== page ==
- Greater innovation: When employees feel included, they’re more engaged which has a positive ripple effect on productivity, morale, and trust. Companies can foster a greater sense of safety and innovation by embracing a learning environment and inclusive culture that ensures everyone in the organization is comfortable with change, reassured by failures or mistakes, and quick to identify new opportunities.
- Stronger performance: Gartner found that inclusive teams improve team performance by up to 30% in high-diversity environments. People working in inclusive workplaces also tend to have better physical and mental health and take less leave for health issues.
A significant piece of employee engagement boils down to trust. In their research on company culture, Great Place To Work found that when employees trust that they, and their colleagues, will be treated fairly regardless of race, gender, sexual orientation, or age, they were more likely to look forward to going to work, take pride in their work, and to stay longer at their company.
This is part of the reason why the US Securities and Exchange Commission (SEC) approved a Nasdaq diversity rule in August 2021 that requires most of its more than 2,500 listed companies to report on its board diversity. Companies are expected to have at least one director in the coming years who identifies as a woman and another who is Black, Hispanic, Native American, LGBTQ+ or part of another underrepresented community.
Economic inequality is understood as the gap between the rich and poor in terms of both income and wealth. While this issue is multifaceted, much of the recent social conversation has been centered around the gender wage gap, a contentious issue that’s gaining traction. For example, the U.S. Women's National Soccer team has campaigned for pay equity for years and recently reached a landmark $24 million discrimination settlement with the U.S. Soccer Federation, as well as an agreement to match compensation and bonuses with the men's team.
According to Pew Research Center, the pay difference between men and women in the U.S. has been largely consistent over the last 15 years. According to an analysis of full- and part-time workers' median hourly wages in 2020, women earned 84% of what men earned. This means it would take an extra 42 days of work for women to earn what men did in a year.
In the last few decades, women have made significant progress in terms of representation, particularly in high positions. However, nearly two years into the coronavirus pandemic, studies show that women are struggling. During the epidemic, almost 4 million women left the workforce and bore greater responsibility, worry, and exhaustion than men. What about the employment-to-population ratio for women? In 2021, it fell below 50% for the first time since the 1980s.
For women of color, the issues are worse. When looking at full-time, year-round workers' income across broad racial and ethnic categories, Hispanic women have the biggest pay disparity, earning only 57 cents for every $1 made by white, non-Hispanic men in 2020. Despite generally having some of the highest labor force participation rates, Black women earned only 64 cents for every dollar earned by white, non-Hispanic men in 2020, according to data on Black women alone. When data on multiracial Black women, defined as Black women who also identify with another racial category, is included in the analysis, the amount drops to 63 cents, showing a slightly wider income difference.
Companies risk losing the very leaders they need right now if these issues aren't addressed fast, and it's difficult to see firms navigating the pandemic induced “Great Resignation” and creating inclusive workplaces if the gender wage gap isn't prioritized and addressed.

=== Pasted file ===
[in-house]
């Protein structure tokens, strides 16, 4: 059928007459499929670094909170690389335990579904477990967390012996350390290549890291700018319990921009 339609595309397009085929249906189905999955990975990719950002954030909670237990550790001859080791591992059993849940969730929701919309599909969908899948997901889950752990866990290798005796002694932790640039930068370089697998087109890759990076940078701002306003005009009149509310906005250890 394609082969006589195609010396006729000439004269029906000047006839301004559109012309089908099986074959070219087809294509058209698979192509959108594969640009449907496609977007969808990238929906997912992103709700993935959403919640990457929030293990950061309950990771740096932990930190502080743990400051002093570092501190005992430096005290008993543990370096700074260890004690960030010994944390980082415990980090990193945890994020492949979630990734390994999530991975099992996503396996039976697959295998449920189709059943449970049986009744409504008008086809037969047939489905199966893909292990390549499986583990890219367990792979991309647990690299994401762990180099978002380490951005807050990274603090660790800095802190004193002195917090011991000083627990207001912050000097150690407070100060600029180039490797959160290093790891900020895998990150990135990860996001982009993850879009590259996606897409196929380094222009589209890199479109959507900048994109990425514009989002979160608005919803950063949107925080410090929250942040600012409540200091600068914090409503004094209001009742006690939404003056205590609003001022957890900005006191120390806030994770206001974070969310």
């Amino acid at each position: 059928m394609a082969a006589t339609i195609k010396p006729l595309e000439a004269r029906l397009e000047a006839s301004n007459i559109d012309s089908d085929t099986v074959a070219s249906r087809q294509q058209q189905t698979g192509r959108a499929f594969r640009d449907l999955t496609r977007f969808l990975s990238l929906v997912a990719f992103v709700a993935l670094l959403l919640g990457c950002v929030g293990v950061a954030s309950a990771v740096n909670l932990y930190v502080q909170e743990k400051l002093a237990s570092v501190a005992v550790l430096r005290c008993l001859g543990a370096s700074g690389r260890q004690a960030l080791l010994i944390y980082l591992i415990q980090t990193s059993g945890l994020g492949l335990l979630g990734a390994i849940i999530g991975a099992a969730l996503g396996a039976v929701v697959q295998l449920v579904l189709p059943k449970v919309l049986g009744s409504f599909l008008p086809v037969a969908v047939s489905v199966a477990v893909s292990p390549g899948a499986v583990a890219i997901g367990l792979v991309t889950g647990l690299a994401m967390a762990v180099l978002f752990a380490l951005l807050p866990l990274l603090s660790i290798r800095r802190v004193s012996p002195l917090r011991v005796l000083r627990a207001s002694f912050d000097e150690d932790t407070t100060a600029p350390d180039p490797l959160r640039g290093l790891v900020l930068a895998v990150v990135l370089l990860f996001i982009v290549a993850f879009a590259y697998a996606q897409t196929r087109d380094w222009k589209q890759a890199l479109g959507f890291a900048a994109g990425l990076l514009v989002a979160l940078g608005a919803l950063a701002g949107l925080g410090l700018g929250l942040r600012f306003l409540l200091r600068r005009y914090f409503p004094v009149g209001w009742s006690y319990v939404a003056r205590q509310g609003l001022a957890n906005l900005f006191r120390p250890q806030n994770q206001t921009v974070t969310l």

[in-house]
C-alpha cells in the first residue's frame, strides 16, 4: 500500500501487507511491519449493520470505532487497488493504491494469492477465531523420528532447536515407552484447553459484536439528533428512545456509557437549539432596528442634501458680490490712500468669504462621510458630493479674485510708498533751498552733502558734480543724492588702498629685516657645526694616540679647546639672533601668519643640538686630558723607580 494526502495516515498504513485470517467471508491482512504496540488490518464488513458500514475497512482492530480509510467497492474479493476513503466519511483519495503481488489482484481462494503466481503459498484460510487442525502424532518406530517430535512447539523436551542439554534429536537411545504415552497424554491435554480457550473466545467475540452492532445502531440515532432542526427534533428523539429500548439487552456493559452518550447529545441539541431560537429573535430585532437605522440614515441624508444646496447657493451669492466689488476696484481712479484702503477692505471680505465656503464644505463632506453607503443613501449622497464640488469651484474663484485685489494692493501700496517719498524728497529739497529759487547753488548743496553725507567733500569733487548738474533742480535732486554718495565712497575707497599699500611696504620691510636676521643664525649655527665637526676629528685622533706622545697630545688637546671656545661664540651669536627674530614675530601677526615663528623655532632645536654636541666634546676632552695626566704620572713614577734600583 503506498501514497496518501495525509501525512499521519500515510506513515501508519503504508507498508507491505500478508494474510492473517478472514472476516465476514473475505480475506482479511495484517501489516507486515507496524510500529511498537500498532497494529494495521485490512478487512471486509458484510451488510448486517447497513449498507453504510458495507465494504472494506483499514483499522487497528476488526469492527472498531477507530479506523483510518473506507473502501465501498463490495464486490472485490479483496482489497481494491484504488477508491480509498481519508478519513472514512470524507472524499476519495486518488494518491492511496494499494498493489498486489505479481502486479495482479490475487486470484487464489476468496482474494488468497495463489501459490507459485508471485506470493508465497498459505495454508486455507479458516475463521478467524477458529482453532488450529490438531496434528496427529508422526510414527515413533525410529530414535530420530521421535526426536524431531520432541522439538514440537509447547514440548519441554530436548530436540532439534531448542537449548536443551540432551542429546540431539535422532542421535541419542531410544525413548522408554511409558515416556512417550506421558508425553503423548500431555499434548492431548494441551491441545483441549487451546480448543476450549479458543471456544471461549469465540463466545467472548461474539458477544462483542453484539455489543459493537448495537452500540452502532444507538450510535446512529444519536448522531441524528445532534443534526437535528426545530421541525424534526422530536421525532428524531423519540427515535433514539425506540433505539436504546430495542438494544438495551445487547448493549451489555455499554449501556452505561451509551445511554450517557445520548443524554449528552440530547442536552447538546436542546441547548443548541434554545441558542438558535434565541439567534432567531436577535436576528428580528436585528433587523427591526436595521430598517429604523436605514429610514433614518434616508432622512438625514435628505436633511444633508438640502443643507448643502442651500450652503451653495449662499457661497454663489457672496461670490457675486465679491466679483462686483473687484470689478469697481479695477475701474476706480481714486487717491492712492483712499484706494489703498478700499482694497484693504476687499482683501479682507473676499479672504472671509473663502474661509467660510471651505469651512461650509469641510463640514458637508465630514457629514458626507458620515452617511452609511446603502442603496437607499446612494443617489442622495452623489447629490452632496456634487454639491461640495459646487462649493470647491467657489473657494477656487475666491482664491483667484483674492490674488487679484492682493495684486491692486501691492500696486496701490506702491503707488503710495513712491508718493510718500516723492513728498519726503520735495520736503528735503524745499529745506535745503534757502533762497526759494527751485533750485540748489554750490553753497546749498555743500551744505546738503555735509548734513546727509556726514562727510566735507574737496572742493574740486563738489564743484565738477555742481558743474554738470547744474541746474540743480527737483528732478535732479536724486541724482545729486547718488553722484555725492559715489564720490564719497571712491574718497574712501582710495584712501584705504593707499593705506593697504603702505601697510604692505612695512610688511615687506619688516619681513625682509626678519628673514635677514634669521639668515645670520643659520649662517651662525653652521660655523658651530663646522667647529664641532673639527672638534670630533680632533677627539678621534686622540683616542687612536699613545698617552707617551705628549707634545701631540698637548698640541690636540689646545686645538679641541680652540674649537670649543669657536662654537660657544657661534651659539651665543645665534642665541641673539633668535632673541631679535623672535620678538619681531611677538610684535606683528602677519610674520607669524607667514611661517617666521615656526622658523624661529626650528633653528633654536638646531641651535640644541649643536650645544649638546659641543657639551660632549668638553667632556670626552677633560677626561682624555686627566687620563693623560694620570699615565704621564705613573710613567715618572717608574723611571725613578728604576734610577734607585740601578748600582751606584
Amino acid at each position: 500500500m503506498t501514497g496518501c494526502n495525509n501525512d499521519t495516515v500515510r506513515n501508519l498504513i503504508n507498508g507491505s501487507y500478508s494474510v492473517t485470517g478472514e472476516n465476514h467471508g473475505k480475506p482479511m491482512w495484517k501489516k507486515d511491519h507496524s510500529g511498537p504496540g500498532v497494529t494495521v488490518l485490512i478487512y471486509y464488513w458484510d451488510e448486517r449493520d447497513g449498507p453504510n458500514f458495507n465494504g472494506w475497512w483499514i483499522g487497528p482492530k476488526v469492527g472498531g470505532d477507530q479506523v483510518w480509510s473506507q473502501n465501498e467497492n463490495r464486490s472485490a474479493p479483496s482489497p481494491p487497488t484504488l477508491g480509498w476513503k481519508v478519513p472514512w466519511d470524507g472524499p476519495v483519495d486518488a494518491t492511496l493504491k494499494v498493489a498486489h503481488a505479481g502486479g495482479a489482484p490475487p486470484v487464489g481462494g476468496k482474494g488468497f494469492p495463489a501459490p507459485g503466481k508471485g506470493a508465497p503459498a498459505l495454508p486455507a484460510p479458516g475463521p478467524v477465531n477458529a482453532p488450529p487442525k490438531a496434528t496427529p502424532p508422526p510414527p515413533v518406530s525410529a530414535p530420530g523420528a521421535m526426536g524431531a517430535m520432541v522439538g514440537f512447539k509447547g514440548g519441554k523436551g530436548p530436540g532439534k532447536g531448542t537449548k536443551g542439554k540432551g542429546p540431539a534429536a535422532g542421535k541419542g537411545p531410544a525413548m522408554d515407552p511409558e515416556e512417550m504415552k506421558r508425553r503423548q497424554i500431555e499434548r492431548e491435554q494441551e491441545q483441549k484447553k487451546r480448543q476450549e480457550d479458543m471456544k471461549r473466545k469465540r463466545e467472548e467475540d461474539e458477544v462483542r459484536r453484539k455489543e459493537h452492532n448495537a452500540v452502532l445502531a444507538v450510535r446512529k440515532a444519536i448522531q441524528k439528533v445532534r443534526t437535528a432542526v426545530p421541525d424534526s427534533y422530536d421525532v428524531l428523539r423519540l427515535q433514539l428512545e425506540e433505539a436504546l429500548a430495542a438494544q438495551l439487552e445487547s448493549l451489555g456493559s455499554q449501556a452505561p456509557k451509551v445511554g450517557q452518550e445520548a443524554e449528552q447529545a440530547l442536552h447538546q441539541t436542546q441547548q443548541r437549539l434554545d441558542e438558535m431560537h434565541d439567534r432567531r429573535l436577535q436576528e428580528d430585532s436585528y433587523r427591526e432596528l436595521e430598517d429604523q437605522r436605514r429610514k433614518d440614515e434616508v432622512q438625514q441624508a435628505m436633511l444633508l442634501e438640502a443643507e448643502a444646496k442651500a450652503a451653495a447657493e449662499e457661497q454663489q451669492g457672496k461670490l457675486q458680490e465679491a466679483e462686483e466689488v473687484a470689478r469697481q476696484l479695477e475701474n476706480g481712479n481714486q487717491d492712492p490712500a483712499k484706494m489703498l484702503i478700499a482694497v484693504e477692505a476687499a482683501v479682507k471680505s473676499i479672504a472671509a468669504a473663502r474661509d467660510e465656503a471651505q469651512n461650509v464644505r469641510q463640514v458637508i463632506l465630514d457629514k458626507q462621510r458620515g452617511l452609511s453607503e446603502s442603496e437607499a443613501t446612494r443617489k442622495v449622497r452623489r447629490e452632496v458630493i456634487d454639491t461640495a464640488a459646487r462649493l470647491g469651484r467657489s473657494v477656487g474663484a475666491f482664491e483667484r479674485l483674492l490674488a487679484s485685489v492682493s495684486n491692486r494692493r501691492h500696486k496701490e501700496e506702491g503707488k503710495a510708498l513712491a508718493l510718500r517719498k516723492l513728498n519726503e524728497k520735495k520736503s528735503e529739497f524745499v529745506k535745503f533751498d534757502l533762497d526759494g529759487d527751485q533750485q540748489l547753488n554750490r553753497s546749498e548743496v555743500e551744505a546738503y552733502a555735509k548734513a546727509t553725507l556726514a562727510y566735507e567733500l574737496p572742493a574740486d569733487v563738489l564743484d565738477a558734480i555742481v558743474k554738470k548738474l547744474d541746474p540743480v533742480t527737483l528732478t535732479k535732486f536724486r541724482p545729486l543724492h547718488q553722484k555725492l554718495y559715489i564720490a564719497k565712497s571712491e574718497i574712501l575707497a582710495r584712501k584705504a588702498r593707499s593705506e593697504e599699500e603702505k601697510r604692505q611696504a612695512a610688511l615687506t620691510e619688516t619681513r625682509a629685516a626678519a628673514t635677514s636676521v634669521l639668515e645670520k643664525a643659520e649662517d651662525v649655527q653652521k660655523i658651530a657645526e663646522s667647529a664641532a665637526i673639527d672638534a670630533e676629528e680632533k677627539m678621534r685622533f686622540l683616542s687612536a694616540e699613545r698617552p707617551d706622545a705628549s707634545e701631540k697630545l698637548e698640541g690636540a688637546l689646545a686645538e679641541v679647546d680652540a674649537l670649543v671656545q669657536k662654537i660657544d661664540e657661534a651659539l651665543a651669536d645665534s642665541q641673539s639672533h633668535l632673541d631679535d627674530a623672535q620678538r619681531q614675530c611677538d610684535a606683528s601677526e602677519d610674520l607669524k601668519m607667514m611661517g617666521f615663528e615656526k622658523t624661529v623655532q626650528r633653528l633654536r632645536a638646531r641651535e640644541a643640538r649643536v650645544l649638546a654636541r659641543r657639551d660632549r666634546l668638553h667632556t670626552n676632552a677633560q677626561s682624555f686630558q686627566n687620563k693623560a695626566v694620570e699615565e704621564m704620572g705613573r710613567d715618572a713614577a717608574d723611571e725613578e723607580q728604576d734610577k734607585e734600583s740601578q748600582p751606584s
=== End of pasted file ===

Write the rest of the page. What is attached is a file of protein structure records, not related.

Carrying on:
Transparent supply chains
Social factors are also becoming more significant in procurement and supply chain decision-making. When it comes to reducing ESG risks, it is no longer acceptable for the world's largest organizations to focus simply on their own operations; global corporations are expected to take the lead in addressing this integrated ESG challenge.
It’s become apparent that more clarity is required after the pandemic wreaked havoc on global supply chains. Investors will expect corporations to provide greater transparency into their operations in terms of labor practices, health and safety, and human rights, while companies will need to evaluate the risks of disruptions caused by climate change and other major events. The disruption produced by the pandemic has also prompted many corporations to focus on increasing supply chain resilience.
As companies attempt to fulfill worldwide net zero greenhouse gas emission objectives and encourage diverse, safe workplaces, they are also under increasing pressure to guarantee that their ESG principles are consistent throughout their distribution network/supply chain. As a result, supply chains and suppliers are put under intense downward pressure.
Given the complexity of the world's top corporations' supply chains, many are turning to third-party ESG risk management firms for assistance. These third-party services can help analyze the supply chain and procurement procedures in order to identify areas of concern connected to ESG risks as well as opportunities to reduce business risks overall.
ESG materiality assessments
With investors inquiring more and more frequently about what your company is doing in regard to responsible investment, how you treat employees and vendors, your dedication to sustainability initiatives, and other activities that fall under the ESG umbrella, it’s important to have answers to these questions.
An ESG materiality assessment empowers you to easily report on your current state and outline future initiatives while taking into consideration your business goals and risks. Download our guide to creating and extracting the maximum strategic value from an ESG materiality assessment.